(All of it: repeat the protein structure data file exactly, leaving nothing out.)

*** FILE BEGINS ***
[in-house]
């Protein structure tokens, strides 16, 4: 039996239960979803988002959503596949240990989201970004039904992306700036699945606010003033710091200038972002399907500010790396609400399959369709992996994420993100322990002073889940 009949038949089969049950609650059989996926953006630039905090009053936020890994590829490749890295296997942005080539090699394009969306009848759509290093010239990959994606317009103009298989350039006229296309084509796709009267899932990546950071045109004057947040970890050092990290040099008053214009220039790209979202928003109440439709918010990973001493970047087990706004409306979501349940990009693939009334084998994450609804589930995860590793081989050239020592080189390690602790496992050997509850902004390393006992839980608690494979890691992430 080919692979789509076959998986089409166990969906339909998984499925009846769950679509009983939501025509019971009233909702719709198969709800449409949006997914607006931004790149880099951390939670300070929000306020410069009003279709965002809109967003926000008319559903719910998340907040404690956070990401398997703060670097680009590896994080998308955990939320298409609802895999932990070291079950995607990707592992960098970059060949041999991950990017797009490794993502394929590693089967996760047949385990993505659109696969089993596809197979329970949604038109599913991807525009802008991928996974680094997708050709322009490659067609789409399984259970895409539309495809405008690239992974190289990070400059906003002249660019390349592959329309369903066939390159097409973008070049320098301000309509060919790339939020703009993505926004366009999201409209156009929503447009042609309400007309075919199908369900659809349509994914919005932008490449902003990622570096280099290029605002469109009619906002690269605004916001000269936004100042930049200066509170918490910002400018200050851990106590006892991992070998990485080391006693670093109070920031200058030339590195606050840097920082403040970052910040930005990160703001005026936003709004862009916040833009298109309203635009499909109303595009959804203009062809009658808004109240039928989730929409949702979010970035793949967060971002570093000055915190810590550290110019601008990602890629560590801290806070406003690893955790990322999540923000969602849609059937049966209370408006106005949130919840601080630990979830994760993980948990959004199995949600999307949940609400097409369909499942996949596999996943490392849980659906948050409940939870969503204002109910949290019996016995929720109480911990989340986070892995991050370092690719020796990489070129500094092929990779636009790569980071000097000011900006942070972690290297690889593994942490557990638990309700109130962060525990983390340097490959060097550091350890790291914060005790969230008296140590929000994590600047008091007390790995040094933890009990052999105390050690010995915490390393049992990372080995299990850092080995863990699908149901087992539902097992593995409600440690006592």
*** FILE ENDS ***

[in-house]
């Protein structure tokens, strides 16, 4: 039996239960979803988002959503596949240990989201970004039904992306700036699945606010003033710091200038972002399907500010790396609400399959369709992996994420993100322990002073889940 009949038949089969049950609650059989996926953006630039905090009053936020890994590829490749890295296997942005080539090699394009969306009848759509290093010239990959994606317009103009298989350039006229296309084509796709009267899932990546950071045109004057947040970890050092990290040099008053214009220039790209979202928003109440439709918010990973001493970047087990706004409306979501349940990009693939009334084998994450609804589930995860590793081989050239020592080189390690602790496992050997509850902004390393006992839980608690494979890691992430 080919692979789509076959998986089409166990969906339909998984499925009846769950679509009983939501025509019971009233909702719709198969709800449409949006997914607006931004790149880099951390939670300070929000306020410069009003279709965002809109967003926000008319559903719910998340907040404690956070990401398997703060670097680009590896994080998308955990939320298409609802895999932990070291079950995607990707592992960098970059060949041999991950990017797009490794993502394929590693089967996760047949385990993505659109696969089993596809197979329970949604038109599913991807525009802008991928996974680094997708050709322009490659067609789409399984259970895409539309495809405008690239992974190289990070400059906003002249660019390349592959329309369903066939390159097409973008070049320098301000309509060919790339939020703009993505926004366009999201409209156009929503447009042609309400007309075919199908369900659809349509994914919005932008490449902003990622570096280099290029605002469109009619906002690269605004916001000269936004100042930049200066509170918490910002400018200050851990106590006892991992070998990485080391006693670093109070920031200058030339590195606050840097920082403040970052910040930005990160703001005026936003709004862009916040833009298109309203635009499909109303595009959804203009062809009658808004109240039928989730929409949702979010970035793949967060971002570093000055915190810590550290110019601008990602890629560590801290806070406003690893955790990322999540923000969602849609059937049966209370408006106005949130919840601080630990979830994760993980948990959004199995949600999307949940609400097409369909499942996949596999996943490392849980659906948050409940939870969503204002109910949290019996016995929720109480911990989340986070892995991050370092690719020796990489070129500094092929990779636009790569980071000097000011900006942070972690290297690889593994942490557990638990309700109130962060525990983390340097490959060097550091350890790291914060005790969230008296140590929000994590600047008091007390790995040094933890009990052999105390050690010995915490390393049992990372080995299990850092080995863990699908149901087992539902097992593995409600440690006592």